Young organizers, activists and allies gathered at the steps of City Hall for a People’s Press Conference to demand the resignation of Mayor Lyda Krewson, Oct. 17. The conference was a direct action event packed with political theater and community building hosted by Sunrise STL and joined by Occupy City Hall STL, STL Reentry Collective […]
Last weekend, I logged onto Facebook to see what was going on. As I studied my newsfeed (which has changed 15 times in two years), some pretty striking statuses came to my attention. They spoke of ignorance and racism, specifically targeting some freshman girl, Claire Ferguson. I saw several different statuses as I scrolled down, and wondered what was going on.
We tend to eat dinner with those who look like us, and we feel inclined to join cultural groups with those who have similar backgrounds. To some, this may understandably bring to mind the term “segregation,” yet I believe the term “identity” is more fitting to the situation at hand.
I had been told that St. Louis was a southern town, one with good and bad connotations and positive and negative stereotypes. I knew, too, that Washington University would be a bubble, secluded from most of these. Wash. U., after all, is full of intelligent students all searching for the same mental stimulation and growth.
Allow me to first clarify some things so that the content of my opinion piece will be received within context: I am black, I am a junior, and I am from Harlem, N.Y., originally born in the South Bronx, New York City. Both areas are predominantly made of people of black, Puerto Rican and/or Dominican descent.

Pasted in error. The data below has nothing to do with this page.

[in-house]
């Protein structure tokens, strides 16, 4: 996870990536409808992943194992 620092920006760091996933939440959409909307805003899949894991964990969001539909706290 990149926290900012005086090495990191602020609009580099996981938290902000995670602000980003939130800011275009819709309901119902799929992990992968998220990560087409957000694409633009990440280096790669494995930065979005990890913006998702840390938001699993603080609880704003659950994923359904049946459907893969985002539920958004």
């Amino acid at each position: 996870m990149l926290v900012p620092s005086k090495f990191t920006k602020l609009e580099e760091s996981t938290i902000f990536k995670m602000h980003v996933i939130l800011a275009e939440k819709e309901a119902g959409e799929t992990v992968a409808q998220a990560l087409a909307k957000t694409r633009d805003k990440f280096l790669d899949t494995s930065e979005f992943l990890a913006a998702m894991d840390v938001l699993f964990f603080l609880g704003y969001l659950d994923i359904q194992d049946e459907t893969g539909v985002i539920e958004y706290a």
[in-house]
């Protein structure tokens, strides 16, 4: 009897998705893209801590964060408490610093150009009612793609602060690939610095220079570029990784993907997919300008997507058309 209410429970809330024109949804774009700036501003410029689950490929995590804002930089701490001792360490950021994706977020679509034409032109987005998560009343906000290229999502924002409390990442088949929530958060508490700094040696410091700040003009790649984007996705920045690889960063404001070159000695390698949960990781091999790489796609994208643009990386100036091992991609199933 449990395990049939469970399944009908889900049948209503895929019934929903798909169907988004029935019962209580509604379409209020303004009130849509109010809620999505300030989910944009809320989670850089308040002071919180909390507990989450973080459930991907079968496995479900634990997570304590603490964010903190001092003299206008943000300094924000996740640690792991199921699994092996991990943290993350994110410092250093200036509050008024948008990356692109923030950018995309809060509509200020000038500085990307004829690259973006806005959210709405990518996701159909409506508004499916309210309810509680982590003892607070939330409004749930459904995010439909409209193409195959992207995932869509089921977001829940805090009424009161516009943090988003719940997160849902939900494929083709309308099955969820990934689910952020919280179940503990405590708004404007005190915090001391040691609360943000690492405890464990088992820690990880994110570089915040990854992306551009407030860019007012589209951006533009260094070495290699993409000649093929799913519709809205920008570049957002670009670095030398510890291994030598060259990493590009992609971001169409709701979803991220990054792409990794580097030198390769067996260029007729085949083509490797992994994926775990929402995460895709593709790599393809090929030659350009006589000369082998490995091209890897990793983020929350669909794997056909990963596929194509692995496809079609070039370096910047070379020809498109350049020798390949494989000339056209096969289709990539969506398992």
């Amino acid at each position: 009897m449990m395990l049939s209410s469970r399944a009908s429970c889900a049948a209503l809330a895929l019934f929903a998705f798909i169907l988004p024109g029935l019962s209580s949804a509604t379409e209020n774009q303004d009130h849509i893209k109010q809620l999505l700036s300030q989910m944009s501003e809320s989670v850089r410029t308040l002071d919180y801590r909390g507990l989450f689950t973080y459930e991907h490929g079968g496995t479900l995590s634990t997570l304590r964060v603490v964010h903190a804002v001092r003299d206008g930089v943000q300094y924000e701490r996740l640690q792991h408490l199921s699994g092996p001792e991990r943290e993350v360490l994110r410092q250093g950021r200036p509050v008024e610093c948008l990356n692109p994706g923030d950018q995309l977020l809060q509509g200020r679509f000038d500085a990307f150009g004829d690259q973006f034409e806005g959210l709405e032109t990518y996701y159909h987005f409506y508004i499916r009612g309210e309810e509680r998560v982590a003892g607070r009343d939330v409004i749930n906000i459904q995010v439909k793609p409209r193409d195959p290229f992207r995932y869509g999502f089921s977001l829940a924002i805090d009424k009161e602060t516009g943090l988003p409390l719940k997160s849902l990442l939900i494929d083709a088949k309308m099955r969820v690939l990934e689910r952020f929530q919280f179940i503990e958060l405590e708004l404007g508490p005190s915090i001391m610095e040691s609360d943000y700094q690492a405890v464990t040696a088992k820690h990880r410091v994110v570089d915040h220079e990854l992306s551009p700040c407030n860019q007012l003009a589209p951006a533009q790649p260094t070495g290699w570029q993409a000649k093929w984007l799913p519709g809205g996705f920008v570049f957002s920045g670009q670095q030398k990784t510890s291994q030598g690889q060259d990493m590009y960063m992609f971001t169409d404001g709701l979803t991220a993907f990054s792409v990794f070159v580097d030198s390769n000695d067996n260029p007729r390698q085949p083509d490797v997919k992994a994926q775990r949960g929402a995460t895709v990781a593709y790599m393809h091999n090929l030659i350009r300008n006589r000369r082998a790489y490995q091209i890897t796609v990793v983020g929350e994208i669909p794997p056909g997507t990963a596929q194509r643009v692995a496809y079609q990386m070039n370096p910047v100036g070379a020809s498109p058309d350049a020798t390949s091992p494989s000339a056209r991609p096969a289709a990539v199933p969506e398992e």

One of my friends asked me to help him put an outfit together for a concert we went to last week (which made me feel special). As we were driving to the venue, he made the comment, albeit jokingly, that we were twins, except I’m white and he’s black, which threw us into a conversation about race perceptions today. I feel in the same way that even if we don’t realize it, here at Wash. U.
As a new resident of St. Louis, it was a pleasure to read up on some of its history in Gail Milissa Grant’s “At the Elbows of My Elders.” This former professor, U.S. Foreign Service officer and Wash. U. alumna, describes her life as the daughter of the late, illustrious civil rights lawyer David W. Grant in segregated 1950s St. Louis.
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